Civil society today (04) demanded that the government allow the burial of those who died of the Covid-19 epidemic in consultation with Sri Lanka's foremost medical practitioners.

A joint statement was issued by 68 civil activists and 27 civil society organizations.

The request has been made to the government in the report itself. The report further states,

Under the auspices of the Individuals and Civil Society Organizations, we welcome the permission of the foremost and most authoritative individuals and organizations in the field of medicine in Sri Lanka to bury the bodies of those who have died of Covid-19 infection.

Therefore, in view of this, we urge the Government to immediately end its policy of cremation.

Last week, Sri Lanka's top anti-viral experts and leading medical institutions publicly announced that burial of those died by the Covid-19 epidemic could be allowed, according to scientific evidence. On January 2, the Sri Lanka Medical Association (SLMA) issued a statement confirming that it could bury those who died of the Covid-19 infection.

It stated that the virus was "unlikely to infect dead bodies" and that scientific evidence had not been obtained from anywhere in the world that burying the bodies of those killed by the Covid-19 infection was harmful to public health.

The Sri Lanka College of Community Physicians (CCPSL) issued a similar statement on December 31. Of the 85,000 medical research articles published so far on the Covid-19 infection, none reported cases of the virus spreading from a dead body, the report said.

The CCPSL's position statement stated the following, refuting the argument that burying the bodies of those who died of the Covid-19 infection would contaminate groundwater:

"The argument that the SARS-CoV-2 virus is transmitted by groundwater has not been scientifically proven and there are no examples of the virus being transmitted by drinking water."

World-renowned anthropologist Malik Peiris of Sri Lanka and Professor Tissa Vitharana, a Member of Parliament for the government, have recorded their views in defiance of the Sri Lankan government's policy of cremation only and in support of safe conduct.

Both SLMA and CCPSL argue that burying the bodies of the dead increases the risk of contaminating the water supply with the waste of Covid-19 patients rather than spreading the infection.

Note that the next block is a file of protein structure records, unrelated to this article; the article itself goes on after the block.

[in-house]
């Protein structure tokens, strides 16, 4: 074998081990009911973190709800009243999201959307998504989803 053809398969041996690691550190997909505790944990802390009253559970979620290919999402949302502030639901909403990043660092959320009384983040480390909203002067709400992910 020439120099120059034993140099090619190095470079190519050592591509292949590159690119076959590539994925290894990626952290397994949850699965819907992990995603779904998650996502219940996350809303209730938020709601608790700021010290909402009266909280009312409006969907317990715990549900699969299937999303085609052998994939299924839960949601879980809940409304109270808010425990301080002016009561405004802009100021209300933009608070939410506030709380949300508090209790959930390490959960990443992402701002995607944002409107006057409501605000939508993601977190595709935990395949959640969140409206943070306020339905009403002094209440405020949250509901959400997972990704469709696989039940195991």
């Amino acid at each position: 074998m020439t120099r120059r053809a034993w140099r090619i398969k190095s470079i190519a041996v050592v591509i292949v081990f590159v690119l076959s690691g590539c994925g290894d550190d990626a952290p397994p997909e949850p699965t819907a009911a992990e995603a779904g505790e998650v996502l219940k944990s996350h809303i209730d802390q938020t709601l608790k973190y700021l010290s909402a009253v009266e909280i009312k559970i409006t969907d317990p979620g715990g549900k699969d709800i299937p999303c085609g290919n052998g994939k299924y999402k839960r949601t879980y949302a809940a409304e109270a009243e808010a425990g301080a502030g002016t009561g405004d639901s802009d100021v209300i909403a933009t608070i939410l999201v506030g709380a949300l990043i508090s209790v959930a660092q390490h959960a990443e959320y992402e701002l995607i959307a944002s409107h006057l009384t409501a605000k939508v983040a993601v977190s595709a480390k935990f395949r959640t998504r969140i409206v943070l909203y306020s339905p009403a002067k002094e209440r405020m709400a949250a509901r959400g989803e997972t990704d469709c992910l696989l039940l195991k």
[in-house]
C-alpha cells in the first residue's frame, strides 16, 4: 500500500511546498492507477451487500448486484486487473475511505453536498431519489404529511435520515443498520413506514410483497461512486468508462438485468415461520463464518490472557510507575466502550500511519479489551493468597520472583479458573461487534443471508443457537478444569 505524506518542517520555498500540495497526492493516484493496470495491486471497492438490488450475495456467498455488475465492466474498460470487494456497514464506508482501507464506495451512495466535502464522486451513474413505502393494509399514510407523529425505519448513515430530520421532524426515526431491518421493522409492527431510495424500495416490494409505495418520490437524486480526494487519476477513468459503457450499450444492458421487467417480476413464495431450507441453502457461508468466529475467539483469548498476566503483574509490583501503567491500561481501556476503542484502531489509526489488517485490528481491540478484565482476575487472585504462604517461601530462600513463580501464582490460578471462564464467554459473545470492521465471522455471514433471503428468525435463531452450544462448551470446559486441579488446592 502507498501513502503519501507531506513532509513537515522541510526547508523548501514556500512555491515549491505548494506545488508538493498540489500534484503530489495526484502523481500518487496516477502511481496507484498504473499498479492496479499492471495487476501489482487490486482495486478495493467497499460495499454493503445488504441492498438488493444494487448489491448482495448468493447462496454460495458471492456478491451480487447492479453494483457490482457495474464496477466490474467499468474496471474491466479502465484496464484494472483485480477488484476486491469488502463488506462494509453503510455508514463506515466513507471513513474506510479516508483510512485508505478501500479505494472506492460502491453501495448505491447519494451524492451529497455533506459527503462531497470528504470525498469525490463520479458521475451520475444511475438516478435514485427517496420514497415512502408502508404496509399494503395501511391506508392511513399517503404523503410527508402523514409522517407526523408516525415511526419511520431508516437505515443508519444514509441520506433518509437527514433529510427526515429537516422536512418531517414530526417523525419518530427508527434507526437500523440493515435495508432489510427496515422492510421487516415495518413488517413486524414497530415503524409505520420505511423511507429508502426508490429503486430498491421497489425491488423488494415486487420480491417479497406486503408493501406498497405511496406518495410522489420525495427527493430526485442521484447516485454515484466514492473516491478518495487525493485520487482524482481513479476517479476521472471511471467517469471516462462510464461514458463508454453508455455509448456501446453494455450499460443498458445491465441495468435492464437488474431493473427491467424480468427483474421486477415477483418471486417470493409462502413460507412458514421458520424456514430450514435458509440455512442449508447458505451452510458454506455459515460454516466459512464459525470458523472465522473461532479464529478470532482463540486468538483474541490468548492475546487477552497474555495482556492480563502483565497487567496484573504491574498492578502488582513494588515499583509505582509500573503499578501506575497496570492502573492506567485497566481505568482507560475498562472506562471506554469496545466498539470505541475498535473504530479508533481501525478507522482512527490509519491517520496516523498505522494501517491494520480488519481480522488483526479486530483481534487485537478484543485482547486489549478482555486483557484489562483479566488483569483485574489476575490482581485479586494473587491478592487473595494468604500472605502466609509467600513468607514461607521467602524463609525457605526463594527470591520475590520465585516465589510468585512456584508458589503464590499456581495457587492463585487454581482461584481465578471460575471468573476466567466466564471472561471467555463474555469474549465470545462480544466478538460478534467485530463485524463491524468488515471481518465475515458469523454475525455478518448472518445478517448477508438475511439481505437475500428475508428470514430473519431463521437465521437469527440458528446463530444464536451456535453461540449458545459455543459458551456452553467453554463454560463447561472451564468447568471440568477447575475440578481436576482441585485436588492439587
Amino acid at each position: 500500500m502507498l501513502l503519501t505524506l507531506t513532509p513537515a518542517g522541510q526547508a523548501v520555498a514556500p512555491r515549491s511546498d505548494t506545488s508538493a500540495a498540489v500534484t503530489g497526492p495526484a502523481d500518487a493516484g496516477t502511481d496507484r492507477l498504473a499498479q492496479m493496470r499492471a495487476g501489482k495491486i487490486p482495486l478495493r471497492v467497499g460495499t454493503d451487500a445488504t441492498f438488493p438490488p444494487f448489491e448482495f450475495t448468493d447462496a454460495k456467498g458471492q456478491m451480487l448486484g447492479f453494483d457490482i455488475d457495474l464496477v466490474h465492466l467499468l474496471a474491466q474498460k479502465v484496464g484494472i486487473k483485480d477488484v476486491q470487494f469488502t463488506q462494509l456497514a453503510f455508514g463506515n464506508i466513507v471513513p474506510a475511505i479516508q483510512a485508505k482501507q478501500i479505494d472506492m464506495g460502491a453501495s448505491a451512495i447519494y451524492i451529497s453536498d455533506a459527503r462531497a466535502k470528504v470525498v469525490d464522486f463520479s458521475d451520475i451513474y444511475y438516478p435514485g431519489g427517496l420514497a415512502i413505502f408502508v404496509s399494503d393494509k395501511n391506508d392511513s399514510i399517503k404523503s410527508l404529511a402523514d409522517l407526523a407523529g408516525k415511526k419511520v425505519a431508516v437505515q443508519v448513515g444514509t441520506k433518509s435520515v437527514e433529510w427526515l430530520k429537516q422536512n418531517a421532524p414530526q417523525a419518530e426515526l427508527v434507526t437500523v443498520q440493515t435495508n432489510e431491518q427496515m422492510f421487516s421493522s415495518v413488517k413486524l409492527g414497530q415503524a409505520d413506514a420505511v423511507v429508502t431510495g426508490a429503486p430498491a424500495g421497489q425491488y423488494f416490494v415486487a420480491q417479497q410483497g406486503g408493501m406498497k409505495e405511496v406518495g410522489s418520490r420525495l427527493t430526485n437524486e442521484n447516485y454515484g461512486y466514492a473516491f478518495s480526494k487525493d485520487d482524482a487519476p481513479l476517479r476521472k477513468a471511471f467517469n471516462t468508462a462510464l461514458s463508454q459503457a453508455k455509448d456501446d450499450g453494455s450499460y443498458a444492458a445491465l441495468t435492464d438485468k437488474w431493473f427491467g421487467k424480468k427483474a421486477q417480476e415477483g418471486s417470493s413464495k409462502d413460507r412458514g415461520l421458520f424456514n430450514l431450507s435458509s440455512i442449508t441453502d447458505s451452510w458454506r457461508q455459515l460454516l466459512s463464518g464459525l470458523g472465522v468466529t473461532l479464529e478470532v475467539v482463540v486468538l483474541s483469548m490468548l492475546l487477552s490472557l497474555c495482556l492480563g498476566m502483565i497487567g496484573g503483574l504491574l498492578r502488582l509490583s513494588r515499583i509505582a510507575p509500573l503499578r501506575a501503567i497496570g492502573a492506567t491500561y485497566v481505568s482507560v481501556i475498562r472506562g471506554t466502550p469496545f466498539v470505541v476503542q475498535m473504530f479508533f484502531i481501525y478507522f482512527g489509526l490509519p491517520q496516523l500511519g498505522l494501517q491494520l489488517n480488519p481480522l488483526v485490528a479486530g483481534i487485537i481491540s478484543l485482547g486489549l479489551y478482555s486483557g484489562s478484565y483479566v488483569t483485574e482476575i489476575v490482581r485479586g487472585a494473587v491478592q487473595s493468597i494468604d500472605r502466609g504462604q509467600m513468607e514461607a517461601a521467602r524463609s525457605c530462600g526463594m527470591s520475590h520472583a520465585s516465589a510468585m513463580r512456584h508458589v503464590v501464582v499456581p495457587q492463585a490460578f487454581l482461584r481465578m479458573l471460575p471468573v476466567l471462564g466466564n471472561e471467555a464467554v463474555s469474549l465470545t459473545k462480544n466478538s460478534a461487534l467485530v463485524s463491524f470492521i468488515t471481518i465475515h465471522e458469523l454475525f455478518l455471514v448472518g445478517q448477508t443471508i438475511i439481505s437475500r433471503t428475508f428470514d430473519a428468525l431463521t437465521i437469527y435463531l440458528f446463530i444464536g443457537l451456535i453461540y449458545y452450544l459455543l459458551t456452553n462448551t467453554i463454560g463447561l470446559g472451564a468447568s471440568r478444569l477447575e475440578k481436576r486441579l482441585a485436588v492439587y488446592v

We hereby signify that the Government should take steps to enable the incineration and cremation of the bodies of those who have died of Covid-19 infection in accordance with the above firm and authoritative medical advice.

This policy was in force till March 31 last year. Unexpectedly, however, the Ministry of Health issued a directive that only those who died from the Covid-19 infection should be cremated.

Subsequent media articles and civil society organizations pointed out that the policy also applies to people suspected of being infected.

Among the appeals made by a number of parties, including the United Nations Resident Representative in Sri Lanka, the United Nations Special Rapporteur, the OIC Permanent Human Rights Commission, and other religious organizations in Sri Lanka, including the Amarapura Maha Sangha Sabawa and Ramanna Maha Nikaya, civil society organizations and concerned citizens This policy has been stubbornly pursued by the government.

While Sri Lanka's own medical community supports the burial of those who died of the Covid-19 epidemic, there is no prospect of continuing the government's cremation-only policy of discriminating against Sri Lanka's religious minorities.

Both medical institutions point out that the religious and cultural repercussions of cremation not only affect the coexistence and harmony of communities but also cause uncontrollable problems for the public, especially the affected groups, in terms of public health and well-being.